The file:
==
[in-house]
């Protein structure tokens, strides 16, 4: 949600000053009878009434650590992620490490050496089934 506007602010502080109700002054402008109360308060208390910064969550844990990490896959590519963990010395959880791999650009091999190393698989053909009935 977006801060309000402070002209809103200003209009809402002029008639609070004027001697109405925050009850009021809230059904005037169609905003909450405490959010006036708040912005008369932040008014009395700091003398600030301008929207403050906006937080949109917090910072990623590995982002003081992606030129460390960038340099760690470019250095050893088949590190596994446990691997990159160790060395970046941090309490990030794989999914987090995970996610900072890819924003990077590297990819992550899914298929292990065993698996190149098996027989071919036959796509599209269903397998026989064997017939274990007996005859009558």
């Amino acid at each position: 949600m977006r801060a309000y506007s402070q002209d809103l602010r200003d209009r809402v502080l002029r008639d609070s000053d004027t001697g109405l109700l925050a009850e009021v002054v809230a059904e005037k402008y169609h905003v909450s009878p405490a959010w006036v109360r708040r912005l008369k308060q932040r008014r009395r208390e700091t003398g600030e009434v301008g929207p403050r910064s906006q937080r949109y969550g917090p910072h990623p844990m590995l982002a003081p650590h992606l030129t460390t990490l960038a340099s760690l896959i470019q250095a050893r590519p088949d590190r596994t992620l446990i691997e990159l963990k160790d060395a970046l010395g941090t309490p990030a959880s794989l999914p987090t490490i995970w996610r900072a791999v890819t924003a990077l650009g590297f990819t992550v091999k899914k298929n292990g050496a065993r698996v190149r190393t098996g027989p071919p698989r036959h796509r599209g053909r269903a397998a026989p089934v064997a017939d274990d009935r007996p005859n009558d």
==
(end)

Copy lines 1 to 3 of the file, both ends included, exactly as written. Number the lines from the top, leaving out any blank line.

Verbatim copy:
[in-house]
């Protein structure tokens, strides 16, 4: 949600000053009878009434650590992620490490050496089934 506007602010502080109700002054402008109360308060208390910064969550844990990490896959590519963990010395959880791999650009091999190393698989053909009935 977006801060309000402070002209809103200003209009809402002029008639609070004027001697109405925050009850009021809230059904005037169609905003909450405490959010006036708040912005008369932040008014009395700091003398600030301008929207403050906006937080949109917090910072990623590995982002003081992606030129460390960038340099760690470019250095050893088949590190596994446990691997990159160790060395970046941090309490990030794989999914987090995970996610900072890819924003990077590297990819992550899914298929292990065993698996190149098996027989071919036959796509599209269903397998026989064997017939274990007996005859009558």
């Amino acid at each position: 949600m977006r801060a309000y506007s402070q002209d809103l602010r200003d209009r809402v502080l002029r008639d609070s000053d004027t001697g109405l109700l925050a009850e009021v002054v809230a059904e005037k402008y169609h905003v909450s009878p405490a959010w006036v109360r708040r912005l008369k308060q932040r008014r009395r208390e700091t003398g600030e009434v301008g929207p403050r910064s906006q937080r949109y969550g917090p910072h990623p844990m590995l982002a003081p650590h992606l030129t460390t990490l960038a340099s760690l896959i470019q250095a050893r590519p088949d590190r596994t992620l446990i691997e990159l963990k160790d060395a970046l010395g941090t309490p990030a959880s794989l999914p987090t490490i995970w996610r900072a791999v890819t924003a990077l650009g590297f990819t992550v091999k899914k298929n292990g050496a065993r698996v190149r190393t098996g027989p071919p698989r036959h796509r599209g053909r269903a397998a026989p089934v064997a017939d274990d009935r007996p005859n009558d």